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Thoughts on the Rise of “Democratic Socialism”, Part One

The surging popularity of Bernie Sanders in the 2016 Presidential election led to a substantial increase in the number of Democratic Socialists. The impact of this movement is real and we’re seeing it in recent elections with Alexandria Ocasio-Cortez winning a huge upset in New York. But what is Democratic Socialism and is this movement good for the country?

Democratic Socialism is a political philosophy that advocates the social ownership of the means of production in a manner that is consistent with democratic values. Democratic socialists believe that democracy and capitalism are incompatible as capitalism will tend to result in a state of inequality in which the majority are not being best served.

I think it’s important to make a distinction here between Communists/Socialists and Democratic Socialists. Democratic Socialists are not advocates of authoritarian regimes with social control of the means of production. Instead, they want the economy to better reflect the values of the majority through a more democratic process.

The “democratic” part of this movement is interesting in the context of the USA since the USA is not a democracy. Our system is designed as a Constitutional Republic which was an intentional design with the goal to combat the tyranny of the minority AND the tyranny of the majority.

The “socialism” part of this movement is interesting in the context of the USA since the USA is a particularly capitalist/individualist country. This again is not a mistake as US culture has always been measured as a particularly individualistic culture. Socialism is a dirty word in American culture because it is antithetical to so much of the individualistic culture that developed America.

Of course, cultures are dynamic. And while our individualistic nature served us well throughout history it’s worth considering if the culture is changing or could benefit from change?

In the context of capitalism it’s important to note that capitalism does indeed tend towards financial inequality. It is not a system that is designed to distribute financial equality. Capitalism is much like a poker game where the chips disproportionately flow towards the most productive members of the game. But it’s important to note that living standards do not necessarily decline as this is occurring. In fact, inequality has always been a feature of American capitalism and yet living standards have increased substantially. Financial inequality can increase AND all the players can be benefitting from the improved goods and services that leads to the financial benefit for the big stack players.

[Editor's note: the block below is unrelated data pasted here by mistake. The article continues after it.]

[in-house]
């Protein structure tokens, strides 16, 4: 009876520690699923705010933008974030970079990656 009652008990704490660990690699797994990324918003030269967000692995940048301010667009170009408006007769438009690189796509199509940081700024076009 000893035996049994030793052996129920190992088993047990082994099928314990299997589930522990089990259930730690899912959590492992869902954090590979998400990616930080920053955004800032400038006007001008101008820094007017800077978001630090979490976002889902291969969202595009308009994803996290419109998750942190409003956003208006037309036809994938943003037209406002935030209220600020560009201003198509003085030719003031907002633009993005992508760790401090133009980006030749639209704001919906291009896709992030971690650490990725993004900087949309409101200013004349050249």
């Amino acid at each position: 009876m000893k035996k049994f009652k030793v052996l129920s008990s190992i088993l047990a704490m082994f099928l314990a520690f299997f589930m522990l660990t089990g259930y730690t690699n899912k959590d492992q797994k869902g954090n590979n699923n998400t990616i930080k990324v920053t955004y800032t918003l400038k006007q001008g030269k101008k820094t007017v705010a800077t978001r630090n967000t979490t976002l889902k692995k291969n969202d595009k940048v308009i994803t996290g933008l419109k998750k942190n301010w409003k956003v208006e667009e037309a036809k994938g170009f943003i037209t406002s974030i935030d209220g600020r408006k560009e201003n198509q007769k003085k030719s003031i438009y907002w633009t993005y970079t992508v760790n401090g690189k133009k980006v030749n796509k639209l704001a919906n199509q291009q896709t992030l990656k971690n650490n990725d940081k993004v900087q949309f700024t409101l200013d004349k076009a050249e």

On the other hand, when the small stacks have barely enough chips to buy those goods and services it can indeed put a strain on the system, reduce living standards and have negative social ramifications. This can become a positive feedback loop if the small stacks are only able to remain in the game by borrowing more and more money to keep playing.

So it’s important to understand that capitalism does tend towards financial inequality, but the degree to which this occurs is largely the result of how our representatives enact policy and how they decide to redistribute chips from the big stacks to the other players in the game so the game can continue at a pace that serves not only the big stacks, but all the players involved. After all, if we bankrupt all the small stacks then the small stacks overthrow the big stacks in a political coup and we are all worse off for it. Keynes knew this was the central risk in a capitalist economy and he advocated a degree of redistribution because of it.¹


Okay, I think that’s probably enough for one day. If I write conclusions here we’ll end up at about a million words and I can already tell that half of your heads are internally combusting and the other half are falling asleep.

¹ – Keynes, contrary to popular mythology, was not a socialist and was in fact a devout capitalist. As an investment manager he was thoughtfully engaged in the practice of risk management and because of this was gravely concerned with the risk that inequality in a capitalist economy could lead to a social overthrowing of the capitalist system in place.